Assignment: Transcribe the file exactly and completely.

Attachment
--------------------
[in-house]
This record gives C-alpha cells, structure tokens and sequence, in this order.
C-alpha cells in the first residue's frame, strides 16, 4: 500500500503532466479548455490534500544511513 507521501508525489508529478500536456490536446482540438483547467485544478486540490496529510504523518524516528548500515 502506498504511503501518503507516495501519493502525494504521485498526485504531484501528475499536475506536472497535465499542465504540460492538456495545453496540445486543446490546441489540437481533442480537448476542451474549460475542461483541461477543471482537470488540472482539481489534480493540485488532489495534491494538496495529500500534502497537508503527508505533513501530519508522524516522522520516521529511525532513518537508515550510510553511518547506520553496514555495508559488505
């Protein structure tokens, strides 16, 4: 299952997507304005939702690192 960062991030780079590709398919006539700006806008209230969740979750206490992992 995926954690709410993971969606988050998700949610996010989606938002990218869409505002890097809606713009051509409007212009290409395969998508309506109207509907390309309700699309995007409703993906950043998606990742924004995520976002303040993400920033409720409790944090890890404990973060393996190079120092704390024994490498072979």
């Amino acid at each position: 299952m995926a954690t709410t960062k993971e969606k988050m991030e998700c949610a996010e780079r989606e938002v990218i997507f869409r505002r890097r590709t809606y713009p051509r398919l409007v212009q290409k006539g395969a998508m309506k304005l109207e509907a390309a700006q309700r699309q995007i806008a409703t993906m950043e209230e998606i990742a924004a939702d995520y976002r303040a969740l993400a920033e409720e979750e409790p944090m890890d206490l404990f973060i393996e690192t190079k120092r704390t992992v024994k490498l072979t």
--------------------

[in-house]
This record gives C-alpha cells, structure tokens and sequence, in this order.
C-alpha cells in the first residue's frame, strides 16, 4: 500500500503532466479548455490534500544511513 507521501508525489508529478500536456490536446482540438483547467485544478486540490496529510504523518524516528548500515 502506498504511503501518503507516495501519493502525494504521485498526485504531484501528475499536475506536472497535465499542465504540460492538456495545453496540445486543446490546441489540437481533442480537448476542451474549460475542461483541461477543471482537470488540472482539481489534480493540485488532489495534491494538496495529500500534502497537508503527508505533513501530519508522524516522522520516521529511525532513518537508515550510510553511518547506520553496514555495508559488505
């Protein structure tokens, strides 16, 4: 299952997507304005939702690192 960062991030780079590709398919006539700006806008209230969740979750206490992992 995926954690709410993971969606988050998700949610996010989606938002990218869409505002890097809606713009051509409007212009290409395969998508309506109207509907390309309700699309995007409703993906950043998606990742924004995520976002303040993400920033409720409790944090890890404990973060393996190079120092704390024994490498072979």
């Amino acid at each position: 299952m995926a954690t709410t960062k993971e969606k988050m991030e998700c949610a996010e780079r989606e938002v990218i997507f869409r505002r890097r590709t809606y713009p051509r398919l409007v212009q290409k006539g395969a998508m309506k304005l109207e509907a390309a700006q309700r699309q995007i806008a409703t993906m950043e209230e998606i990742a924004a939702d995520y976002r303040a969740l993400a920033e409720e979750e409790p944090m890890d206490l404990f973060i393996e690192t190079k120092r704390t992992v024994k490498l072979t």